The purpose of Affordable Cohousing is to collect information and generate ideas for producing housing for 30% of a household’s income.
Not government-subsidized rental housing, but ownership housing for the 30-50% of households that are housing-insecure.
Affordable housing as defined by the Department of Housing and Urban Development (HUD) is misleading and promises a standard that is still unaffordable for 30% of households. HUD defines affordable as 80% of the median house price in the area. This standard is too high to encourage the development of truly affordable housing or to help everyone obtain housing. Developing “low-income housing” doesn’t excite developers or zoning boards. It is too often associated with blighted neighborhoods, low-quality housing, poor schools, and an underemployed population. It is seen as destroying a neighborhood rather than enhancing it.
What is Affordable Housing?
The standard of most economists and financial planners is that a household should not spend more than 30% of its income on total housing costs. American sociologist Matthew Desmond found that low-income households were spending more than 50% of their income on housing, some even 70-80%, and 90% was not unknown. In Evicted, he analyzes how this cruelty affects health, relationships, education, and employment in households that are otherwise strong and successful.
In 2019 almost 70% of all Americans had less than $1,000 in savings. 45% had nothing.* For these households, renting is the only option. But the average monthly rent for a two-bedroom apartment in 2020 was $1,468. The hourly wage required to afford this ranges from $14 an hour in Arkansas to $37 in California. But the higher-wage states have the highest housing costs.
The average minimum wage in 2020 was $7.30. There is no state in which a minimum wage worker could afford the rent for an average two-bedroom apartment by working 40 hours a week. A higher wage in California doesn’t make housing affordable.
What is Cohousing?
Cohousing communities are cooperatively owned and managed clusters of houses or multi-household buildings designed to encourage residents to be good neighbors and share resources. To encourage diversity, they include a variety of home sizes that may range from studio apartments to four-bedroom houses. After 30-years of swimming against the tide, cohousing is now (almost) familiar and accepted in many states.
Cohousers are overwhelmingly liberal and idealistic. The purpose that unites them is creating environmentally responsible housing for people of all incomes and ethnicities. And to replicate the traditional neighborhoods that developed organically in cities and towns and included multiple generations and lots of children.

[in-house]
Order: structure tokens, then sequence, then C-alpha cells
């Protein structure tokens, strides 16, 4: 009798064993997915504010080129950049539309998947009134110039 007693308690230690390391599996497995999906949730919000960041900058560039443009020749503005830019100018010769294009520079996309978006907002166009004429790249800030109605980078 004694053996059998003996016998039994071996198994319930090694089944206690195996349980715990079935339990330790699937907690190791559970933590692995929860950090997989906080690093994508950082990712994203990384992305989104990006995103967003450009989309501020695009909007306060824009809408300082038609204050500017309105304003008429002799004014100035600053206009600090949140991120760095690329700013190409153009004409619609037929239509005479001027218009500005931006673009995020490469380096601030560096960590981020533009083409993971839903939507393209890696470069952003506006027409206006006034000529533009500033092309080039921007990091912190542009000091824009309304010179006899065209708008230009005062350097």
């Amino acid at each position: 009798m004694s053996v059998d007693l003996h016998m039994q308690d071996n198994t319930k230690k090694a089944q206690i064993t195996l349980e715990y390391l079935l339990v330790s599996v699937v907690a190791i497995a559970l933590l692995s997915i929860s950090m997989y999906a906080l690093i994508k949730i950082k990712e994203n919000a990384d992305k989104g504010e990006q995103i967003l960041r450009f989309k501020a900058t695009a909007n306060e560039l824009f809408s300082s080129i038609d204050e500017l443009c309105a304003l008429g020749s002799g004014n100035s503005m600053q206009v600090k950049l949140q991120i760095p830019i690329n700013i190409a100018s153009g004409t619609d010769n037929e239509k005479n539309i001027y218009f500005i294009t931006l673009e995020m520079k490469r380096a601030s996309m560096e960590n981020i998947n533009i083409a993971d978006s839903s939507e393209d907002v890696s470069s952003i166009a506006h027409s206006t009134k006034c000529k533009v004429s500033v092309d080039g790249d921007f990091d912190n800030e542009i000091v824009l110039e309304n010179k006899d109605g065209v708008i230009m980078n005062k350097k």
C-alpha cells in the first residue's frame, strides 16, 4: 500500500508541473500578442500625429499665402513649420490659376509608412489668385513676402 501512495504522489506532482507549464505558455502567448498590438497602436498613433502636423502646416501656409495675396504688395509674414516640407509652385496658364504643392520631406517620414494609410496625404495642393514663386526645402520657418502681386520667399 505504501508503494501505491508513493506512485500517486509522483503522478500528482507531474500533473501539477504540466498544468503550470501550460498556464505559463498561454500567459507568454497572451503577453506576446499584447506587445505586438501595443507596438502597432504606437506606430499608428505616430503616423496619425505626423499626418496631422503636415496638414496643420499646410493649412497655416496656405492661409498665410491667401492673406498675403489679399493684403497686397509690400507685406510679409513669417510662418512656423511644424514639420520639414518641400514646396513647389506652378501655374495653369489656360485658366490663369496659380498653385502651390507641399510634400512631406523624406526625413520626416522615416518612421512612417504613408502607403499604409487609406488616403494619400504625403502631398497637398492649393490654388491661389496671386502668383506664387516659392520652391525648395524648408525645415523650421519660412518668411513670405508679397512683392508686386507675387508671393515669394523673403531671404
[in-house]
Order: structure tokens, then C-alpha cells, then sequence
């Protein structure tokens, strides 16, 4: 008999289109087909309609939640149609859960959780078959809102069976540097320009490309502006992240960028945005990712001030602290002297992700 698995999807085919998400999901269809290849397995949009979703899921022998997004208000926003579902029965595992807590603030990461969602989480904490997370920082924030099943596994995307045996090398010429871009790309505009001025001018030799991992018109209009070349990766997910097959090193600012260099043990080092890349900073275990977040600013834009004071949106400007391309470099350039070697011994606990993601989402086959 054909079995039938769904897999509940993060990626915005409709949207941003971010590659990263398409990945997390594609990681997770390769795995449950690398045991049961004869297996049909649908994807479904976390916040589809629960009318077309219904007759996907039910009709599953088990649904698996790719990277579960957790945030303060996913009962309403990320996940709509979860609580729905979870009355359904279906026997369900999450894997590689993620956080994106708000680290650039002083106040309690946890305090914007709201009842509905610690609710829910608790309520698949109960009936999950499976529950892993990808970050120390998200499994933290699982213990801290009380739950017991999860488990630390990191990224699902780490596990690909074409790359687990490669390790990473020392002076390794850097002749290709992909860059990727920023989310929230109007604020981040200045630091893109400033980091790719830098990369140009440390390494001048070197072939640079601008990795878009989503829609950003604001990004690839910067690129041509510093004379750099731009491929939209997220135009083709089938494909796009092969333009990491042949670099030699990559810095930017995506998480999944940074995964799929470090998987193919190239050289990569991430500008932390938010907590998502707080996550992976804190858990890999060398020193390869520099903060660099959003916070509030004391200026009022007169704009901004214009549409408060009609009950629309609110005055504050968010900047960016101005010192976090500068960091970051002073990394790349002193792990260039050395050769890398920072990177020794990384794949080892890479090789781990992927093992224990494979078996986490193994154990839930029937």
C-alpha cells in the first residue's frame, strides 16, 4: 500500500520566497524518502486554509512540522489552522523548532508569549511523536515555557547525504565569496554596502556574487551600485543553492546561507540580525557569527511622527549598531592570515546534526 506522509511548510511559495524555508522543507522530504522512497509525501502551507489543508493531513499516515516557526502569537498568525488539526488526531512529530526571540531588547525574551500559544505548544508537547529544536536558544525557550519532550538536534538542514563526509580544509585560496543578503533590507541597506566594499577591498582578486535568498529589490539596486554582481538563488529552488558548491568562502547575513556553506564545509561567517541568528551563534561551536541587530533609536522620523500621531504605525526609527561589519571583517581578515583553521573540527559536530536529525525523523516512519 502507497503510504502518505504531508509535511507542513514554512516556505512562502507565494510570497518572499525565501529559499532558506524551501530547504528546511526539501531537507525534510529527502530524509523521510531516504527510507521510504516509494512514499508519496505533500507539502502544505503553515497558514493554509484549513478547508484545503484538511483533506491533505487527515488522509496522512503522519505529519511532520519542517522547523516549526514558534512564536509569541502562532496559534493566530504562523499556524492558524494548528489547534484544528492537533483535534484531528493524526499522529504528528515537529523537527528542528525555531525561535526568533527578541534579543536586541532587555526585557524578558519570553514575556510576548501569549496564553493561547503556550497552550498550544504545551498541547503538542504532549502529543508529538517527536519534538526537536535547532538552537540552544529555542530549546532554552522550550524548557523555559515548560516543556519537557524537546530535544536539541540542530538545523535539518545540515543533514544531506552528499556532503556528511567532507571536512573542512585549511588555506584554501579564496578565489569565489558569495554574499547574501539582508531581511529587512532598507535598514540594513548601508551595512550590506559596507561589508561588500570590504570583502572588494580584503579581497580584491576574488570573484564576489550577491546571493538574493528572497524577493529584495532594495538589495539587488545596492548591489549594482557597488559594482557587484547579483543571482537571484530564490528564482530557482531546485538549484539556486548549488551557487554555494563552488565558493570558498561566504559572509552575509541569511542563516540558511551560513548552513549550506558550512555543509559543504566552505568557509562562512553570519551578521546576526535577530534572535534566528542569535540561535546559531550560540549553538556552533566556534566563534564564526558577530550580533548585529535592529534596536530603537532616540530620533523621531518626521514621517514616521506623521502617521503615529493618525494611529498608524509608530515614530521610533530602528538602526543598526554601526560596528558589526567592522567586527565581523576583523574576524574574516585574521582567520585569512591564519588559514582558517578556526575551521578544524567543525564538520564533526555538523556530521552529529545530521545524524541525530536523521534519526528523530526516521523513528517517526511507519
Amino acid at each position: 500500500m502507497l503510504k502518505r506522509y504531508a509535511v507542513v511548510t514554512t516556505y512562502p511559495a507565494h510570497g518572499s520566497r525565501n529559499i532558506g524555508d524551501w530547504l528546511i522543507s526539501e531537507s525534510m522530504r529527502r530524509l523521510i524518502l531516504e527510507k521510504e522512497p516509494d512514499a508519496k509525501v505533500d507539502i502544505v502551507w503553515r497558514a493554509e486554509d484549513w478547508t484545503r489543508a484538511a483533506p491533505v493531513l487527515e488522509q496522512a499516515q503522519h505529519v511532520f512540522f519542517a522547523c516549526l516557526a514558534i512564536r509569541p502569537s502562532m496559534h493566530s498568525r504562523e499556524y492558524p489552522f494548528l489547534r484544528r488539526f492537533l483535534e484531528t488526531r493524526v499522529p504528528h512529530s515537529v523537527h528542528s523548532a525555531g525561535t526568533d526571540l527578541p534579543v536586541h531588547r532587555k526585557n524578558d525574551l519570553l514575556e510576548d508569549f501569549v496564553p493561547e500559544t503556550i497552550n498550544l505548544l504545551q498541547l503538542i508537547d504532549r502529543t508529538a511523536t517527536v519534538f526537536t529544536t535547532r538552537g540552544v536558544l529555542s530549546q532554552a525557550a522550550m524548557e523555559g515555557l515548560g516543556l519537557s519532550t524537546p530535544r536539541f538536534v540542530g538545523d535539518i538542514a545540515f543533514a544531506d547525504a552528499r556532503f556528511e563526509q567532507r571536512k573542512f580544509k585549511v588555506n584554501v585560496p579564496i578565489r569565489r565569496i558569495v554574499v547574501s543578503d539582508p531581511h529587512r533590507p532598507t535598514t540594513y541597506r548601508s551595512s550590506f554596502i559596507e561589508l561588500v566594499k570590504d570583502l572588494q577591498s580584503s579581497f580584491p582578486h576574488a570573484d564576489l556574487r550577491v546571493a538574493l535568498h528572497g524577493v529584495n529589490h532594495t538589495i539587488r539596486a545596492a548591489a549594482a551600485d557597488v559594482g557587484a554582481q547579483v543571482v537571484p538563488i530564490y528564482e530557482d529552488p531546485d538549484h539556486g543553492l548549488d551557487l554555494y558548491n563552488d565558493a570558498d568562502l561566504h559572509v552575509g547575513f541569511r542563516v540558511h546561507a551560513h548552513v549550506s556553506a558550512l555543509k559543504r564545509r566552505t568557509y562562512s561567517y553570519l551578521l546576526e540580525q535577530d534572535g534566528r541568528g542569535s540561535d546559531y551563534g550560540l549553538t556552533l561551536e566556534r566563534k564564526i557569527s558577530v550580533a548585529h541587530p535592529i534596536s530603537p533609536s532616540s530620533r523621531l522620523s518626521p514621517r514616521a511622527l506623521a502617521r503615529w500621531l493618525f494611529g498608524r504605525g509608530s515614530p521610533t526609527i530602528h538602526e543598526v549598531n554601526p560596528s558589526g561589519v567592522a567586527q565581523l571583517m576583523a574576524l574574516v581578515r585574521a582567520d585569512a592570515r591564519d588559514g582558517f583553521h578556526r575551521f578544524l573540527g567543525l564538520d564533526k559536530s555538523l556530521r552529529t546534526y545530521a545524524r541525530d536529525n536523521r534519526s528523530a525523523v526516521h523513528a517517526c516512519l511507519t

Once established, cohousing communities have been overwhelmingly successful. They are financially and socially stable. Developers are increasingly interested. Even neighborhoods that launched zoning fights against new cohousing communities have been appreciative and supportive after the community is built and inhabited.
The Problem With Cohousing
In the 1980s, cohousing could only be built by households with sufficient incomes to build without conventional financing and with the social connections and experience to influence town planning boards. Zoning codes typically allowed only single-family homes in residential areas and required a minimum lot size. Some lot minimums are several acres.
These external requirements have set the tone for cohousing. They required building for residents with above-average incomes to clear all the hurdles—people who knew how to confront city officials, had sufficient funds for a high down-payment or personal funds, and able to afford to live in one house during the uncertain two-year process of building another.
As a result, cohousing is dominantly market-rate housing affordable only by those with incomes higher than 50% of the median salary.
What Might Affordable Cohousing Be Like?
The goal that cohousing has not been able to achieve is the inclusion of a wide range of affordable homes.
Some communities have been able to include a few government-subsidized units or homes donated by Habitat for Humanity but the vast majority of homes in cohousing communities are market-rate in middle-class neighborhoods. Creating communities that are truly diverse and available to all income levels has been elusive.
The purpose of Affordable Cohousing is to explore wider possibilities, serve as a center for sharing ideas and strategies, and to encourage new communities to achieve the dream.
*Except where otherwise noted, the statistics on this page are from Statista, an independent, global source of statistics and data related services for business.